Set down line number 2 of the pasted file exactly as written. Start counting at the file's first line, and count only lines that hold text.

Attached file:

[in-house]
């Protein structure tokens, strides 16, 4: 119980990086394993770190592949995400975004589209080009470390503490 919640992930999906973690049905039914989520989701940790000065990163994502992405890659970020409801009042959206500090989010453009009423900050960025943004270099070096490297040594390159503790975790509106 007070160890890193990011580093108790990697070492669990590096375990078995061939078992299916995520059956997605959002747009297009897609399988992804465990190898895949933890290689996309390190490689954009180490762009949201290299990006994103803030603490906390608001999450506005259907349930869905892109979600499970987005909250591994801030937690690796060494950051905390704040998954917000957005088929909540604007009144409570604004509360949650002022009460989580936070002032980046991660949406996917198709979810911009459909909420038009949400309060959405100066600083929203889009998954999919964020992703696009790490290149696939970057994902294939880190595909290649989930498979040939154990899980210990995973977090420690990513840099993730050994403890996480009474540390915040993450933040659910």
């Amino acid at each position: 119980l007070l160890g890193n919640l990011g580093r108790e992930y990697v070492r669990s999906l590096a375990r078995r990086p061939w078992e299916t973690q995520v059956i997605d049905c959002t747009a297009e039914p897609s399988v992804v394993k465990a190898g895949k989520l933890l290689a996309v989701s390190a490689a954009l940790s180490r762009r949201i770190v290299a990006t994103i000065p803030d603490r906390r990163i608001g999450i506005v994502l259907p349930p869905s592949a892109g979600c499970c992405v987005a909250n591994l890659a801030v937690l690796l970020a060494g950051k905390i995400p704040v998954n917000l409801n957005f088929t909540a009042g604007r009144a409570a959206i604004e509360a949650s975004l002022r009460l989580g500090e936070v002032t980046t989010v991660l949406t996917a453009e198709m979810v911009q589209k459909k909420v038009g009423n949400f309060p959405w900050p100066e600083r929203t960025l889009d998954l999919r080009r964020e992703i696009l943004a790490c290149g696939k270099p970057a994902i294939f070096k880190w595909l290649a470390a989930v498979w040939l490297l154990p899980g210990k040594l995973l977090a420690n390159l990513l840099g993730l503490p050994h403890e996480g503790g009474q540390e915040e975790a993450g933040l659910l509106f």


């Protein structure tokens, strides 16, 4: 119980990086394993770190592949995400975004589209080009470390503490 919640992930999906973690049905039914989520989701940790000065990163994502992405890659970020409801009042959206500090989010453009009423900050960025943004270099070096490297040594390159503790975790509106 007070160890890193990011580093108790990697070492669990590096375990078995061939078992299916995520059956997605959002747009297009897609399988992804465990190898895949933890290689996309390190490689954009180490762009949201290299990006994103803030603490906390608001999450506005259907349930869905892109979600499970987005909250591994801030937690690796060494950051905390704040998954917000957005088929909540604007009144409570604004509360949650002022009460989580936070002032980046991660949406996917198709979810911009459909909420038009949400309060959405100066600083929203889009998954999919964020992703696009790490290149696939970057994902294939880190595909290649989930498979040939154990899980210990995973977090420690990513840099993730050994403890996480009474540390915040993450933040659910």